Osteoporosis. That's a word that makes many people very anxious. It’s a common health issue in our society that leads to disability for many senior citizens, especially older women. Many of us have an elderly parent or grandparent who has fallen and suffered a fracture or who has trouble with the simple tasks of getting up from a chair and walking a short distance.

In the past, we believed that brittle bones and their resulting fractures were just a normal part of aging.  Now however, we know that these problems can be the result of risk factors, some are lifestyle habits that can be changed, like bad diet, smoking, too much alcohol or lack of exercise.Others are factors over which we have no control, like family history, post-menopause, having a light weight or thin body frame.

What is Osteoporosis?

Since bone is a living tissue, it is constantly being created and replaced in our bodies. Osteoporosis happens when old bone is absorbed faster than new bone can be created.  Osteoporosis weakness bones and makes them prone to breaking. When you have osteoporosis, a simple fall can easily result in a bone fracture.  Just bending over or coughing can cause fracturing when you have osteoporosis.  Most fractures happen in the hip, wrist or spine.

According to The National Institutes of Health (NIH) Osteoporosis and Related Bone Diseases ~ National Resource Center, more than 40 million people either already have osteoporosis or are at high risk due to low bone mass.  That risk increases if you are female, elderly, small and thin.  Family history can also play a part since osteoporosis tends to run in families. 

Can Osteoporosis by prevented?

There are steps you can take to reduce your chances of developing osteoporosis.  These include early screening, osteoporosis medications, dietary supplements and weight-bearing exercises to strengthen your bones. 

Get Screened

The National Osteoporosis Foundation lists the following factors for having a bone density test:

calcium vitamin D
Mary Carr, diagnosed with Osteoporosis at age 65.
  • You are a woman age 65 or over
  • You are a man age 70 or over
  • Menopausal age with risk factors
  • Post-menopausal before age 65 with risk factors
  • A man between the ages of 50-69 with risk factors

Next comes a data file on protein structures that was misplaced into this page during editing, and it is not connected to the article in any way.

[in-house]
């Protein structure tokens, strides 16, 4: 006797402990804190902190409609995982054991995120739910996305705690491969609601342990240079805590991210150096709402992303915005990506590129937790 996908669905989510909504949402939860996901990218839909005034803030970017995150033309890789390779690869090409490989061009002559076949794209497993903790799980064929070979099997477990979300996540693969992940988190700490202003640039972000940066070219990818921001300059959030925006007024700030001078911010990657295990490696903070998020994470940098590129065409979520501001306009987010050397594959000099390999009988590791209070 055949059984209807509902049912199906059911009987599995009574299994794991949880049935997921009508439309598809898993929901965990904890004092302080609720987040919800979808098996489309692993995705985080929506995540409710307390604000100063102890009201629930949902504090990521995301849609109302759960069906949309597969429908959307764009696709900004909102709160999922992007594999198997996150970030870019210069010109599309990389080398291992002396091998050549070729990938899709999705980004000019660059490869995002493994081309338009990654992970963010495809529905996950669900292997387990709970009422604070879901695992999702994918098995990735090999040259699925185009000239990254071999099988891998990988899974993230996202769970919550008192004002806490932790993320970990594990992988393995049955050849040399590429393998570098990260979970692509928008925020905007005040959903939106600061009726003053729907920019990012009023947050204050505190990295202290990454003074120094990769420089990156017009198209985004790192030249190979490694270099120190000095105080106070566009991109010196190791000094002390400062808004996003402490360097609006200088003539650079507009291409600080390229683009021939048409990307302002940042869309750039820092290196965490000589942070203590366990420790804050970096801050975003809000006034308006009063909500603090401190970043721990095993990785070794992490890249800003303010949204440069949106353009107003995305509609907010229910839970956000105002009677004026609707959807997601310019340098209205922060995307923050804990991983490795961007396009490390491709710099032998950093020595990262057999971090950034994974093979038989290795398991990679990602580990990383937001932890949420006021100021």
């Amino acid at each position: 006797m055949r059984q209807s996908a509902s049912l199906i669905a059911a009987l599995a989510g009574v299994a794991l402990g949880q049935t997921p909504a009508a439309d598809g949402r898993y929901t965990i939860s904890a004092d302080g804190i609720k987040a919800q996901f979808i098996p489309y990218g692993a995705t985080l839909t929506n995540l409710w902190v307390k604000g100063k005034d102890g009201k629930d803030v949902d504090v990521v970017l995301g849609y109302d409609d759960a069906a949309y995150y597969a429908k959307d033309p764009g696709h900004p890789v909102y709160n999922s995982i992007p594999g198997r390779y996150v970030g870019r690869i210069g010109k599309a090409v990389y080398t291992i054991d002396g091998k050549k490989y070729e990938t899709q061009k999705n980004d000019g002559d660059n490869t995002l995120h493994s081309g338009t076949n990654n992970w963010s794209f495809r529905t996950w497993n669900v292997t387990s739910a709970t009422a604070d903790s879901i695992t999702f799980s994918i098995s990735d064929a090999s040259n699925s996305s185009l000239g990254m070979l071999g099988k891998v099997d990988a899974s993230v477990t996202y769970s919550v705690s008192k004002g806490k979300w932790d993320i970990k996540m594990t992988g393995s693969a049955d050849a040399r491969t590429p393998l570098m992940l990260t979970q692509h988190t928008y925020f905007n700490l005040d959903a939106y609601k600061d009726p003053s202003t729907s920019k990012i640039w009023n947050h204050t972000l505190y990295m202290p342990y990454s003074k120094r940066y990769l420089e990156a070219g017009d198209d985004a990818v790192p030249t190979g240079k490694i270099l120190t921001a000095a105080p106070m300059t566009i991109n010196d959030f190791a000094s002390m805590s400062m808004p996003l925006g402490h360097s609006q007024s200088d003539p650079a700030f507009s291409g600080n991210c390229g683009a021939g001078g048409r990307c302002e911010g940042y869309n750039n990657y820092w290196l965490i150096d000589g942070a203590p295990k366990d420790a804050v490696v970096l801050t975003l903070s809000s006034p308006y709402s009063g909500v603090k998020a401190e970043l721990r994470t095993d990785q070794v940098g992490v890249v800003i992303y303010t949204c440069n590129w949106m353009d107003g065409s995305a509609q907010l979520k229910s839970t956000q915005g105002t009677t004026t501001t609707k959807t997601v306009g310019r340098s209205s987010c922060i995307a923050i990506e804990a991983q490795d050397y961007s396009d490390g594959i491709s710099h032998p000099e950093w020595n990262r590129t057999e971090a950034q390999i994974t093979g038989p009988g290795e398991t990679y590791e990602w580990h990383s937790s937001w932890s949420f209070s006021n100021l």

Consider getting tested for osteopenia – a precursor to osteoporosis.  Osteopenia is a condition in which your bone mineral density is lower than normal.  A bone mineral density test can be used to diagnose osteoporosis.  Having Osteopenia does not mean you will develop osteoporosis, but knowing this gives you the chance to change your diet and lifestyle to reduce your likelihood of developing osteoporosis.  

At this point, you might be wondering if your insurance will cover a bone density test. Well, if you are a woman age 65 and over, it probably is covered. However, if you are younger and feel you are at risk, what can you do?  According to the WebMd, the test will be covered if you have one or more of the following risk factors:

  •     A fracture
  •     You are postmenopausal
  •     You are not taking estrogen at menopause
  •     You are taking medications that cause bone thinning

You should check with your insurance provider to be certain that the test will be covered for you. However, even though there may be a cost involved, the information you get from having this valuable test will pay for itself in years to come. You will have the peace of mind of knowing that you have a chance to reverse and prevent bone loss before it is too late.

Using a walker to get around, my mom used to be 5'4", now
she's 5'. Bone shrinkage due to Osteoporosis caused
curvature of the spine and painful compression fractures
in her back.

Weight-bearing Exercises

  • Walking
  • Hiking
  • Jogging or running  
  • Climbing stairs
  • Lifting weights
  • Playing tennis
  • Dancing 

Calcium and Vitamin D

Eat a diet rich in calcium and vitamin D to reduce your chances of developing osteoporosis.  Get vitamin D by eating foods such as salmon and tuna and foods fortified with vitamin D like orange juice, breads and cereals. Read our FamilyWize article Got Milk? Don’t Worry-Lot’s of Foods Are Calcium Rich!   for a list of foods that are great calcium sources.

Discounted Osteoporosis Medication

You may qualify for significant discounts – up to 75% off – on prescription medication for osteoporosis through the free FamilyWize prescription discount card.  

Some medications taken for common ailments like heartburn can affect osteoporosis, according to WebMd. Corticosteroids, such as Prednisone, could raise fracture risks. If you have osteoporosis or you are at risk to develop it, you should discuss this with your doctor. There may be an alternative medication that does not affect osteoporosis, or other measures you could take, like diet and exercise, that may counteract the affects of the medication.

You can also speak with your doctor to get more information and a better understanding of your risks. 

Ric Moxley
Contributing Writer